Your name again?
Some members of the National School Boards Association began lining up more than two hours in advance to vie for front-row seats to see President Clinton, Sen. John Kerry, D-Mass., and Sen. Gordon H. Smith, R-Ore., speak at the association's legislative conference last week.
Once inside, though, an unannounced speaker took the stage on Feb. 1: Sen. Edward M. Kennedy, the ranking minority member on the Senate Health, Education, Labor, and Pensions Committee.
The liberal Massachusetts Democrat roused the attendees by promising to fight against any voucher bill in the 106th Congress. Fending off voucher initiatives is a major aim of the NSBA's legislative agenda.
"With your help, and your assistance, we will bury them this year as we did last year," Mr. Kennedy declared.
The veteran legislator, who got three standing ovations from the crowd, apparently made such an impression on NSBA President-Elect Mary Ellen Maxwell that she mistakenly called the next speaker--Sen. Kerry--Sen. Kennedy in her introduction.
It wasn't the first time someone misidentified the junior senator from Massachusetts. "Teddy [Kennedy] once introduced me as John Kennedy," Sen. Kerry told the audience, giving an impromptu impression of the late president.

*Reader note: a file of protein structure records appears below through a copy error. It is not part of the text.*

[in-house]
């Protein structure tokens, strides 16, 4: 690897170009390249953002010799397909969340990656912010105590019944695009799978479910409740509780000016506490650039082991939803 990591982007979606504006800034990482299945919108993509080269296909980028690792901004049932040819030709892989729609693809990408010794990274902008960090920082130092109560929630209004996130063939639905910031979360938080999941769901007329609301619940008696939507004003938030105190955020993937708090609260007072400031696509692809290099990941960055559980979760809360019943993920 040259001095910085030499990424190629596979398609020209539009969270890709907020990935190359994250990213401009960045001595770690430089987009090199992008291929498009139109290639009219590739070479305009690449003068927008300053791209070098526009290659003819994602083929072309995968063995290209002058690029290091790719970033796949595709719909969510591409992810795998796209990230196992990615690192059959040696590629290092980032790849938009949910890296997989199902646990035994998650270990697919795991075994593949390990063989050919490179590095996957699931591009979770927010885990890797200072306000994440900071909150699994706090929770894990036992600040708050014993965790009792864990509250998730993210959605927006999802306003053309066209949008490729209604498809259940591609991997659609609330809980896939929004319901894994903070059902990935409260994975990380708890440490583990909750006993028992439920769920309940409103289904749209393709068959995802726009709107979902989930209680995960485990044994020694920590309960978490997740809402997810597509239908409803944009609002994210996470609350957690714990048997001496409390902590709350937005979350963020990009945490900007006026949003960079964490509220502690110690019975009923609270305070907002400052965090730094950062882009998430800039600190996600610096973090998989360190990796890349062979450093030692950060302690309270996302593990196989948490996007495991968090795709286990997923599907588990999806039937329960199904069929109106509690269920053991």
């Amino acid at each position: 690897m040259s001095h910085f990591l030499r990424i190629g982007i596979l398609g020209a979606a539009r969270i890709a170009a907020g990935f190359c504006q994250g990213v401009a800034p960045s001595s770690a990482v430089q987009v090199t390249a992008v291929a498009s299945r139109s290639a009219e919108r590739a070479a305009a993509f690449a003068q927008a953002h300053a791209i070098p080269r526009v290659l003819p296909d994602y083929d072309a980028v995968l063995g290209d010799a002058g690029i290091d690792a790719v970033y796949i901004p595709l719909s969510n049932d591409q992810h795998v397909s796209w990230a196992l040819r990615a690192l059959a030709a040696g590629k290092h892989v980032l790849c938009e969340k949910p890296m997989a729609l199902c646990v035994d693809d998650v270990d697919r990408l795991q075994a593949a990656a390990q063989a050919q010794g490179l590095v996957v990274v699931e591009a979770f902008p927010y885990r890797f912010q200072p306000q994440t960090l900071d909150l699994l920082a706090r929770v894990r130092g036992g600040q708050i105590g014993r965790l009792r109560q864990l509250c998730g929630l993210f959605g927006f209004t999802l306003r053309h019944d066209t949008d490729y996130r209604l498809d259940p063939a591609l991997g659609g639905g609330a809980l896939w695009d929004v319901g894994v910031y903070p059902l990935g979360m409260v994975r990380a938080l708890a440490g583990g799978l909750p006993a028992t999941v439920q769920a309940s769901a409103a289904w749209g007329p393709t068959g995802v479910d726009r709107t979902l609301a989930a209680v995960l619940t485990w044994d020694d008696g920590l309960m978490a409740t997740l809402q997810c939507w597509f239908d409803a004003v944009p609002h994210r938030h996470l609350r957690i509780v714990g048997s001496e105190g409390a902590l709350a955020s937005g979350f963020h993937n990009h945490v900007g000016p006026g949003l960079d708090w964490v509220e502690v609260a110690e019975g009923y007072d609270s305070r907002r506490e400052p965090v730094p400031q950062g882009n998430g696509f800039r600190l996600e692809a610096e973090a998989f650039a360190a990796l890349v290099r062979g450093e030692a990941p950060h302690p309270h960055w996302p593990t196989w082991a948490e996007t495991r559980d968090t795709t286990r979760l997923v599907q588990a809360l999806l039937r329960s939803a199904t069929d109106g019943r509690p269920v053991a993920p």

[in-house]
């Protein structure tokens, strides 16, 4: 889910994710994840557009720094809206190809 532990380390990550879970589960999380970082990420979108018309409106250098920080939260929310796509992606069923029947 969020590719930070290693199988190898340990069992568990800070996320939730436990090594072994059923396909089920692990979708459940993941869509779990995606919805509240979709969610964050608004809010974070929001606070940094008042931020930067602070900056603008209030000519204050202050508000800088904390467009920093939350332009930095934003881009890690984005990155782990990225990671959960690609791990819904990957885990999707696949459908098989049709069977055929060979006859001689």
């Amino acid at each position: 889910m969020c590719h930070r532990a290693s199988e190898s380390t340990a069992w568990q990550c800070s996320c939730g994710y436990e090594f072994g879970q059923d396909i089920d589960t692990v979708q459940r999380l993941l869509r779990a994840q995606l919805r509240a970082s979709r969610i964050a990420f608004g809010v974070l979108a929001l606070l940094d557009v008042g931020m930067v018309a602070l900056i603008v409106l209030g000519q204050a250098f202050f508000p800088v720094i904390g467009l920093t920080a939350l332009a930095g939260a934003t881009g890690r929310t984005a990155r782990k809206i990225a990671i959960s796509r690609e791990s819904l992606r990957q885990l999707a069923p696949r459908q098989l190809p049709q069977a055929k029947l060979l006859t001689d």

Revisiting the E-rate
The federal E-rate program for discounts on telecommunications services and equipment is up and running. But that doesn't mean its critics in Congress have given up on trying to alter or kill it.
Sen. John McCain, R-Ariz., reintroduced a bill last month that would require schools and libraries receiving education-rate funds to install a technology for filtering or blocking material on the Internet "deemed harmful to minors." The Senate passed a similar bill last session as an amendment to an appropriations bill, but the amendment was rejected by the House. A spokeswoman for the Senate Commerce, Science, and Transportation Committee, which Mr. McCain chairs, said the "deemed harmful to minors" language is new and thus clarifies that sites such as those about breast cancer are not meant to be blocked.
On Jan. 26, GOP Reps. Tom Tancredo of Colorado, Pete Sessions of Texas, and Ed Royce of California sent out a "Dear Colleague" letter seeking support for a bill to end the E-rate, calling it a "backdoor tax."
--Joetta L. Sack and Mary Ann Zehr
Vol. 18, Issue 22, Page 17